Online learning has many advantages. It’s flexible and can give students more control over when, where and how they learn. It can also help institutions reach a wider audience of students. Plus, it can act as an educational sandbox, giving educators a space to experiment with new teaching and learning modalities.
But for all its benefits, there’s something that users may feel is missing—the human connection. Without working with and getting to know their peers and professors, it can be easy for students to feel isolated and hesitant to put their hand up and ask questions when they’re lost.
Does that mean online learning will always be devoid of authentic, spontaneous person-to-person interactions? No.
There are many meaningful yet simple ways you can make online learning environments feel a little more human. In this blog, we’ll discuss three ideas from D2L’s Future of Education: Reimagined webinar. Read on to learn more.
The Future of Education: Reimagined
As educators, we know that the recent upheaval of a once well-established “normal” exposed gaps and injustices and provoked reflection in higher education. Individual and collective resiliencies were tested in…
1. Add More Synchronous Aspects
Today, two things are happening simultaneously: Campuses are reopening to in-person classes, and online learning is finding its footing in higher ed. It’s time to refine how to supplement the digital world of academia with more human aspects.
Colleges can learn from their own experiences as well as from others—including those that have been operating in an online environment for some time, like Southern New Hampshire University (SNHU).
“There’s a real opportunity for us to look at the mutual areas of opportunity for learning. As an organization [that’s] been operating in the online space for some time, there are definitely best practices to be shared and opportunities for learning from mistakes that we made in our early days,” said Amelia Manning, chief operating officer at SNHU.
“That’s everything from how we think about the data that we’re able to collect on student and instructional behavior … and how it then informs the way that we construct the learning experience.”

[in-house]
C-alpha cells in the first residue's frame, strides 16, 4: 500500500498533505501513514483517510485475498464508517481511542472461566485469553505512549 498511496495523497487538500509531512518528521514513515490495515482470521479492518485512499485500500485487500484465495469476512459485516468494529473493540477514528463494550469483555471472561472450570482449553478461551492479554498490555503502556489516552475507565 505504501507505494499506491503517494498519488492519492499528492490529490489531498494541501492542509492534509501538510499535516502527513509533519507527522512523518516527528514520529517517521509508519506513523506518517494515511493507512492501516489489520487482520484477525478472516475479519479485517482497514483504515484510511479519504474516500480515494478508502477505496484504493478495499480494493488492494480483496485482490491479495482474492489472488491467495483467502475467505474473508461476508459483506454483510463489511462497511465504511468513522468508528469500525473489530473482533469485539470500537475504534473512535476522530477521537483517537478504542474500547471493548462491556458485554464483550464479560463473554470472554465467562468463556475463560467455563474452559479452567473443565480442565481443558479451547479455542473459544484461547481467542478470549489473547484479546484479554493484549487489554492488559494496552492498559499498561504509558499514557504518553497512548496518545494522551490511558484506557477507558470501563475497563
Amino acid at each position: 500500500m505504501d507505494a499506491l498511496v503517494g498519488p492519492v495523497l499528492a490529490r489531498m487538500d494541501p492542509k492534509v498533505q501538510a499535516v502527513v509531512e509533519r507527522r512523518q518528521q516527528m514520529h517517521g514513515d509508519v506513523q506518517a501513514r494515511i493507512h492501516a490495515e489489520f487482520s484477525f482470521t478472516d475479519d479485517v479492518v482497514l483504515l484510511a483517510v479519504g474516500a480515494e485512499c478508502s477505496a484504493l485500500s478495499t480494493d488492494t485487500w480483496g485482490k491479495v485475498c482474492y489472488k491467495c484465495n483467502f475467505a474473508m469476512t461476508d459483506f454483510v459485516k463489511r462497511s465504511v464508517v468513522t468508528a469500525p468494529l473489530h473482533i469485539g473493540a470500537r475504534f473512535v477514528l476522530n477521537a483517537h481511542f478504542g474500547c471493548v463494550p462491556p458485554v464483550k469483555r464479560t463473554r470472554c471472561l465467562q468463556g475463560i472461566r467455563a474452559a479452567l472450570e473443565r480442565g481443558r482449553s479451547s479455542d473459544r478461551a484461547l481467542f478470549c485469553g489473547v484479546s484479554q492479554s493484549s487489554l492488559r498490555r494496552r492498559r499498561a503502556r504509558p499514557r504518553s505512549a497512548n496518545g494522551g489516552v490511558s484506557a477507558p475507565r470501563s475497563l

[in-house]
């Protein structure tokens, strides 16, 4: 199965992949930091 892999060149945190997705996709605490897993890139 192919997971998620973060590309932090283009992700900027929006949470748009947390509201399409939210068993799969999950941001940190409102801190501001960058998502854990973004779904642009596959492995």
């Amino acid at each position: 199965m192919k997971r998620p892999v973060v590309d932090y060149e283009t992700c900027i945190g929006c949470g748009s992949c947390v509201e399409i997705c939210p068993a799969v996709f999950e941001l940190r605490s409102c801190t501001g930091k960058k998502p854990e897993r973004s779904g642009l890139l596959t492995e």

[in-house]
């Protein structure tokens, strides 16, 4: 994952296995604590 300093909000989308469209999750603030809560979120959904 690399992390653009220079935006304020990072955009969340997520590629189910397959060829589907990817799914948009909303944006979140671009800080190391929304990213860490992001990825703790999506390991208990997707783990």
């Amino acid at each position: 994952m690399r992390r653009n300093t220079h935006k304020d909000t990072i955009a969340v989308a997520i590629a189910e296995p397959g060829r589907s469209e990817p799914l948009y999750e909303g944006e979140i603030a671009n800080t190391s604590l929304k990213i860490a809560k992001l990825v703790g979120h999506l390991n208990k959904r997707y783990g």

In looking at the data, one takeaway SNHU came away with was that students were craving more synchronous opportunities—like video—in their online courses.
“I think one of the things that’s been really interesting about some of the learning that came out of that transition to remote instruction during the course of the pandemic is … a demand for more synchronous interaction than we have historically provided,” said Manning. “That’s a tremendous area of learning opportunity for SNHU and for others who have gone with the maximum flexibility of a fully asynchronous model.”
Phil Hill, ed tech consultant, also sees video as being valuable and engaging for students in a blended learning model.
“I’ll tell you a simple [idea]. And that is the usage of synchronous video conferencing, not for the live lectures but for the ability of small [groups of] students to work together or [take part in] office hours with the faculty,” said Hill.
Relating to Manning’s sentiment on iterating online learning tactics implemented in the early stages, Hill also believes it’s important to reflect on what did and didn’t work online.
“I think one of the main things schools could do is say, ‘Don’t pretend like we had this figured out in 2019 and we could just go back to that.’ Instead say, ‘What have we actually done well? What is the student feedback over the past two years, and how can we blend some of these new tools and experiences?’ I’ve heard students say that they appreciated the live interaction as a method to [learn online].”
What’s most important is giving students a voice on what’s leading them to success.
“There are different tools that can be applied, but the key is we’ve got to listen to what students are saying,” said Hill. “Are they perceiving that they’re reflecting on the lessons? That they have the ability to ask questions? To interact with their peers and feel connected to what they’re doing? The technology’s there.[The question is] how do we actually apply it in course designs?”
2. Build Real Relationships